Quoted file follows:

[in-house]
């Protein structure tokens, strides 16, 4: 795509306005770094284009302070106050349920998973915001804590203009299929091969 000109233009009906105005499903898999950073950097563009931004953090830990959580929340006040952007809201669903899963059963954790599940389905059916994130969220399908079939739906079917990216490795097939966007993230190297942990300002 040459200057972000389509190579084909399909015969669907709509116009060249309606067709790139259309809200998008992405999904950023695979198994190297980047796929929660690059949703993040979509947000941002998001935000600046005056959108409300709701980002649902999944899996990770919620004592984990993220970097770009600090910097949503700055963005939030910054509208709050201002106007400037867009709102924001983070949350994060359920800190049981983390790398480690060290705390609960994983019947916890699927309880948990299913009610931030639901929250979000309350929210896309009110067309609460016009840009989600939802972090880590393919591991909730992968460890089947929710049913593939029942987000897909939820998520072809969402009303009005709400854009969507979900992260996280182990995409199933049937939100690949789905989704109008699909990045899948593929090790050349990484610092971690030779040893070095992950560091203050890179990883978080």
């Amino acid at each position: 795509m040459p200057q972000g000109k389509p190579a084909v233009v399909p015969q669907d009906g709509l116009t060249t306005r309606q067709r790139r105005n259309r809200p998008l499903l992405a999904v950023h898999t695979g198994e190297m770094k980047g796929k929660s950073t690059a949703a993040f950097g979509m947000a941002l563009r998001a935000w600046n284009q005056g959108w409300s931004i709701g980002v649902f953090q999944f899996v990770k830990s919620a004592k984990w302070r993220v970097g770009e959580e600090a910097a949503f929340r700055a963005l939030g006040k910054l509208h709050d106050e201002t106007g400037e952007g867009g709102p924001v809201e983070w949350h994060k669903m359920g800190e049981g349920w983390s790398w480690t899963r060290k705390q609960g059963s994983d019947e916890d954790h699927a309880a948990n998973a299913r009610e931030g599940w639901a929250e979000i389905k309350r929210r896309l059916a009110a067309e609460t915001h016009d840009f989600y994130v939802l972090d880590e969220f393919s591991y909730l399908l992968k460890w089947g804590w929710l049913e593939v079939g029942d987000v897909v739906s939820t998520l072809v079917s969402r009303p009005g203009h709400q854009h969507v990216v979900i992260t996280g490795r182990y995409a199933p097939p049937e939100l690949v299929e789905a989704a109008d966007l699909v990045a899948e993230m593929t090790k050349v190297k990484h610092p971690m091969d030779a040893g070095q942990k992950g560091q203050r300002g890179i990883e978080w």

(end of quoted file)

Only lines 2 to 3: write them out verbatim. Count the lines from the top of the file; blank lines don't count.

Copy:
């Protein structure tokens, strides 16, 4: 795509306005770094284009302070106050349920998973915001804590203009299929091969 000109233009009906105005499903898999950073950097563009931004953090830990959580929340006040952007809201669903899963059963954790599940389905059916994130969220399908079939739906079917990216490795097939966007993230190297942990300002 040459200057972000389509190579084909399909015969669907709509116009060249309606067709790139259309809200998008992405999904950023695979198994190297980047796929929660690059949703993040979509947000941002998001935000600046005056959108409300709701980002649902999944899996990770919620004592984990993220970097770009600090910097949503700055963005939030910054509208709050201002106007400037867009709102924001983070949350994060359920800190049981983390790398480690060290705390609960994983019947916890699927309880948990299913009610931030639901929250979000309350929210896309009110067309609460016009840009989600939802972090880590393919591991909730992968460890089947929710049913593939029942987000897909939820998520072809969402009303009005709400854009969507979900992260996280182990995409199933049937939100690949789905989704109008699909990045899948593929090790050349990484610092971690030779040893070095992950560091203050890179990883978080």
């Amino acid at each position: 795509m040459p200057q972000g000109k389509p190579a084909v233009v399909p015969q669907d009906g709509l116009t060249t306005r309606q067709r790139r105005n259309r809200p998008l499903l992405a999904v950023h898999t695979g198994e190297m770094k980047g796929k929660s950073t690059a949703a993040f950097g979509m947000a941002l563009r998001a935000w600046n284009q005056g959108w409300s931004i709701g980002v649902f953090q999944f899996v990770k830990s919620a004592k984990w302070r993220v970097g770009e959580e600090a910097a949503f929340r700055a963005l939030g006040k910054l509208h709050d106050e201002t106007g400037e952007g867009g709102p924001v809201e983070w949350h994060k669903m359920g800190e049981g349920w983390s790398w480690t899963r060290k705390q609960g059963s994983d019947e916890d954790h699927a309880a948990n998973a299913r009610e931030g599940w639901a929250e979000i389905k309350r929210r896309l059916a009110a067309e609460t915001h016009d840009f989600y994130v939802l972090d880590e969220f393919s591991y909730l399908l992968k460890w089947g804590w929710l049913e593939v079939g029942d987000v897909v739906s939820t998520l072809v079917s969402r009303p009005g203009h709400q854009h969507v990216v979900i992260t996280g490795r182990y995409a199933p097939p049937e939100l690949v299929e789905a989704a109008d966007l699909v990045a899948e993230m593929t090790k050349v190297k990484h610092p971690m091969d030779a040893g070095q942990k992950g560091q203050r300002g890179i990883e978080w």